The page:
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Southern NJ Chambers Releases Policymaker’s Guide to Understanding South Jersey

The Chamber of Commerce Southern New Jersey (CCSNJ) is proud to announce the release of its most recent policy report entitled, “Long Story Short: South Jersey – A Busy Policymaker’s Guide to Understanding a Misunderstood Region.”

This report details, in a short but not shallow format, the possibilities and hurdles to economic growth and workforce development county by county in South Jersey, and the four key issues that stunt economic progress across the region. Filled with demographic information, fun facts and critical policy suggestions, statewide policymakers will walk away from reviewing this report with a new appreciation for the southern portion of the state and better understanding of its unique needs.

CCSNJ president and CEO and co-author of the report Christina M. Renna stated, “South Jersey is deeply misunderstood by policymakers. Although the region has many similarities, its differences make holistic policy measures difficult to enact. As a result, South Jersey is at times neglected when well-intentioned policies are crafted and intended to have a statewide benefit.”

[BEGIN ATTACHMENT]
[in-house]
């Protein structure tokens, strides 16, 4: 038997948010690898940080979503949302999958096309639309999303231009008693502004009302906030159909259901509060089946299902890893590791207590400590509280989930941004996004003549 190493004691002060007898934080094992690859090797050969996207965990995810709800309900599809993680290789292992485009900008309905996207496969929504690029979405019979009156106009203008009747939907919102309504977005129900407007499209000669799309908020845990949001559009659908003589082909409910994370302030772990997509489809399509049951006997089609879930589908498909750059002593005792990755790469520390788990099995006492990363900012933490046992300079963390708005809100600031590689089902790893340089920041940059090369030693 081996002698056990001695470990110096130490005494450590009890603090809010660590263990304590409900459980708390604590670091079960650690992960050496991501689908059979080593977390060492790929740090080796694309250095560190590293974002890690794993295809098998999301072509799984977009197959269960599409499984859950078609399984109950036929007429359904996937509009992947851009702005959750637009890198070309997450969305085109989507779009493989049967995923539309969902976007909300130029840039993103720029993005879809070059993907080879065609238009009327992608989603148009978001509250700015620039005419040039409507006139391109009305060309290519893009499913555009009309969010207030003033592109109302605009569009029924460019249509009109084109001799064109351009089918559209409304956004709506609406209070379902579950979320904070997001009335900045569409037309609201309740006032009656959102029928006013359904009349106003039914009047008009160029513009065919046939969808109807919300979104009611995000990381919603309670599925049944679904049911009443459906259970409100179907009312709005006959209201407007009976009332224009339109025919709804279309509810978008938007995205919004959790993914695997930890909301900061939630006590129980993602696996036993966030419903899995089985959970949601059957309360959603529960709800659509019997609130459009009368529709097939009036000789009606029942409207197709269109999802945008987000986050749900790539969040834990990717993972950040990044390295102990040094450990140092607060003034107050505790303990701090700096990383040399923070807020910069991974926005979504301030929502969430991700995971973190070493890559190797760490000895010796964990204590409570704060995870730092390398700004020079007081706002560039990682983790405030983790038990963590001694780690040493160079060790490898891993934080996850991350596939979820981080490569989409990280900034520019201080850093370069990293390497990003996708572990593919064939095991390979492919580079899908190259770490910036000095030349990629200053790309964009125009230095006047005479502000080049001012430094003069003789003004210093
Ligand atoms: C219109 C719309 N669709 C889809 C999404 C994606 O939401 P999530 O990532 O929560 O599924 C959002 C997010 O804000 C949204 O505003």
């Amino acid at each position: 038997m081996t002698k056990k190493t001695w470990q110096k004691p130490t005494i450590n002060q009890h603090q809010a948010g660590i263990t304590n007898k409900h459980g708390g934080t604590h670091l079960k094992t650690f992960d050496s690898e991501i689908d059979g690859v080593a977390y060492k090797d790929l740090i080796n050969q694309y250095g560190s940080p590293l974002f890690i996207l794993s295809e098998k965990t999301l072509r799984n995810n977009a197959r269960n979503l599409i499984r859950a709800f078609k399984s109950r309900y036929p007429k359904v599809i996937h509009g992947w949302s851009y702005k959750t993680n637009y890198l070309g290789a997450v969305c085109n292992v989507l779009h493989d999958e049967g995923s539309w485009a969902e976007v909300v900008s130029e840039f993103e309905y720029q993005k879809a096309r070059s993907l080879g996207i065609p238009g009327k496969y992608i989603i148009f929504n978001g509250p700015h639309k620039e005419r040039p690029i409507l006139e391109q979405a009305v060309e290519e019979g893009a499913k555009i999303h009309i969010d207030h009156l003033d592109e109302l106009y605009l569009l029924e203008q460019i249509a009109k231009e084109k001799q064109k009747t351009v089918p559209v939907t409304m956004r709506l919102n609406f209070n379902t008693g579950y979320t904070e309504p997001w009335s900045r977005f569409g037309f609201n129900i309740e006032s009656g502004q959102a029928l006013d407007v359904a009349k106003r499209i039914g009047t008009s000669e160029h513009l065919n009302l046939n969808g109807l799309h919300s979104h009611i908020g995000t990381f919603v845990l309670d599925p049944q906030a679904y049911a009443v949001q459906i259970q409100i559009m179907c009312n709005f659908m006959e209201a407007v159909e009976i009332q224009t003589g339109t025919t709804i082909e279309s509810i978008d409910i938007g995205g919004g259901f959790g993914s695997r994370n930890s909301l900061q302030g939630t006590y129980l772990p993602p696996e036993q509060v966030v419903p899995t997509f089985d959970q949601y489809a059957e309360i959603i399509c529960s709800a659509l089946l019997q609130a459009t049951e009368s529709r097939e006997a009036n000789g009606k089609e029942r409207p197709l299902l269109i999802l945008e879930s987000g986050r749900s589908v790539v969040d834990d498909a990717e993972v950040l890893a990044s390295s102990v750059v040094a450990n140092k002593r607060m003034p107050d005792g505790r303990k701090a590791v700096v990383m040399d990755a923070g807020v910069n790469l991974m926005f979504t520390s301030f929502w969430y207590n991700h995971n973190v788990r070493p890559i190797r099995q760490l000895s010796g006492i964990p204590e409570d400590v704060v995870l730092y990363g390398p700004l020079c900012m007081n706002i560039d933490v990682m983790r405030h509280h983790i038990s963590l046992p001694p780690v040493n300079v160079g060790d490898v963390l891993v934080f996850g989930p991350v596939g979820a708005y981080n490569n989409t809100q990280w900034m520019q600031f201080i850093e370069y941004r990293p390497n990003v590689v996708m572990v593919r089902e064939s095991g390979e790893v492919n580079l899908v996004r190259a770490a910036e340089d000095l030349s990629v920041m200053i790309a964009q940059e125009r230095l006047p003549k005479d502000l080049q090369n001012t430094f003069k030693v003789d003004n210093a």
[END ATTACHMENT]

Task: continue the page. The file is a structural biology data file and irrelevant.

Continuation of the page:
“With the release of this report, the CCSNJ aims to educate readers about what makes South Jersey, South Jersey. If successful, our hope is that future economic policies will be constructed with the region’s unique landscape and needs in mind,” added Hilary Chebra, manager of Government Affairs and co-author of the report.

Although each county’s possibilities and hurdles to economic growth vary, the CCSNJ concludes the report with four overarching issues that impact development across all corners of South Jersey. They are:

  • Lack of public transportation/transportation infrastructure.
  • Equitable incentives tailored to South Jersey’s unique needs and underserved areas.
  • Broadband accessibility.
  • Shortage of housing options.

The research for this report began in March 2023 and consisted of interviews with more than 30 economic development leaders from across South Jersey, as well as information gleaned from the CCSNJ’s 1,200 member companies.

The full report can be found